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Brian Holland Coarse Lure

The Nine Pit Challenge

Well after a night carp fishing which I caught a couple at stupid o’clock in the morning, I had already decided to make the Sunday a perch session on the lake. As I was packing up a knew I need content for a blog, why not turn this into a challenge.  On the club waters I was at has nine pits. So, I decided I need to catch at least one fish from each lake. So, starting at seven in the morning and having to get away at two in the afternoon, I had seven hours to catch from nine lakes ‘simples’.

As I was going for Perch originally on the day, I decided to stick with them in hope that they would be in all the pits. My weapon of attack for this would be my six foot 0.5-to-6-gram rod, 1000 reel loaded with 5lb braid and a 4lb fluorocarbon leader with a size 6 Gamakutsu 325 hook and a 1-gram weight on a Texas set up.  I went small as size was not going to be an issue in what I had challenged myself to do. In fact, I hoped that it would help. First lure of choice was a Gunki Tispy lure.

rod

Bear with me on this as the pits will be out of order and there is no pit 7.

My starting point was pit 9, I had fished for perch and caught out of here before, the lake is shallow full of weed and with lilies at one end, I started walking around casting on the margin’s deep spots and through the holes in the weed. Always the way is that it is full of small carp that were cruising the surface and making their way to the sunny end of the lake where all the lilies are. Typical I am not carp fishing and they must know it. Anyway, after a frustrating half an hour and no fish I moved to the second pit.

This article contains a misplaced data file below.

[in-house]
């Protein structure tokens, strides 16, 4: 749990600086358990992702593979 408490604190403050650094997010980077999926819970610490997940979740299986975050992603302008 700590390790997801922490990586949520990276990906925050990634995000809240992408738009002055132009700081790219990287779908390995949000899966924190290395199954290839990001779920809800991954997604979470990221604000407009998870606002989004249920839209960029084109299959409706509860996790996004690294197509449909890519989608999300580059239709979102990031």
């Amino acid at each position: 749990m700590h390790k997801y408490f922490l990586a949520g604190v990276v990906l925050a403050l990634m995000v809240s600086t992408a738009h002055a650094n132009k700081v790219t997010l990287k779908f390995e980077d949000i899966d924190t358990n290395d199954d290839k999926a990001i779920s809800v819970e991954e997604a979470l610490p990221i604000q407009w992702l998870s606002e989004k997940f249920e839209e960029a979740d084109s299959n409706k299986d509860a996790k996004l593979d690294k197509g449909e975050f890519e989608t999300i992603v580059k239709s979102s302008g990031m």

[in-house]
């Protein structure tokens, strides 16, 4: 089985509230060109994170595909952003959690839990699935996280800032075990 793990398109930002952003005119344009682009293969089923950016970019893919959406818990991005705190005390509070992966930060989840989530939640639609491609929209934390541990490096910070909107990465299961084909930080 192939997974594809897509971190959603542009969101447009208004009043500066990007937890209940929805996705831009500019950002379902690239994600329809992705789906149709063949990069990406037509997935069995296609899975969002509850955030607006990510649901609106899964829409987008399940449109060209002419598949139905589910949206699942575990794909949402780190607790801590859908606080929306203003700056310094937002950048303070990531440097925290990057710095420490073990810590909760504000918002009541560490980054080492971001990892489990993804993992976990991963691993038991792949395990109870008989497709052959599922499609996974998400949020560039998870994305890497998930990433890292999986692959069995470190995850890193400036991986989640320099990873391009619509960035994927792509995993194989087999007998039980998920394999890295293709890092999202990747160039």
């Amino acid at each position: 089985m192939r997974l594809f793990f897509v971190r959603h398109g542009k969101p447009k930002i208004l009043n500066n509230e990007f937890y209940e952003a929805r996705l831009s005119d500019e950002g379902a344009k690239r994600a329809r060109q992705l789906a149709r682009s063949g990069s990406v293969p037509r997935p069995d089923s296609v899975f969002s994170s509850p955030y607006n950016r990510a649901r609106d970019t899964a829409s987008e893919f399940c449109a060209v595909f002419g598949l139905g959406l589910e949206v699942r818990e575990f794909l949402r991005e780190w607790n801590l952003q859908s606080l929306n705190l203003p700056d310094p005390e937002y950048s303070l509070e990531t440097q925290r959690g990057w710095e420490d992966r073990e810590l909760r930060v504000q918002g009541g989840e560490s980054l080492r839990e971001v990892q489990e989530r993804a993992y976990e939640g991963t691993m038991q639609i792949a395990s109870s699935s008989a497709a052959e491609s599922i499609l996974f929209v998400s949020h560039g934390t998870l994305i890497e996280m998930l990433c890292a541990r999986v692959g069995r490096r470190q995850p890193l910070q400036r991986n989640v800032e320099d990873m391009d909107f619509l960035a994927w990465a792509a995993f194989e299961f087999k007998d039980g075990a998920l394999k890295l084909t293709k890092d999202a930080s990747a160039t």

pit 9

Pit 5 is the next one to pit 9. This is extremely small and an underarm cast you could cover the lake. At about four to five foot deep and has cut away trees and large roots going into it, these were my first port of call. Dropping the lure in on the first retrieve I had a knock, second cast a large knock but no take at this point I decided to remove the tail of the lure just in case it was too large and quickly has a take that fought and then fell off.  I moved slight around the corner and casting against some reed and a hit on the drop. This time no mistake and the first perch and the first pit down. One hour down six hours to go.

5 perch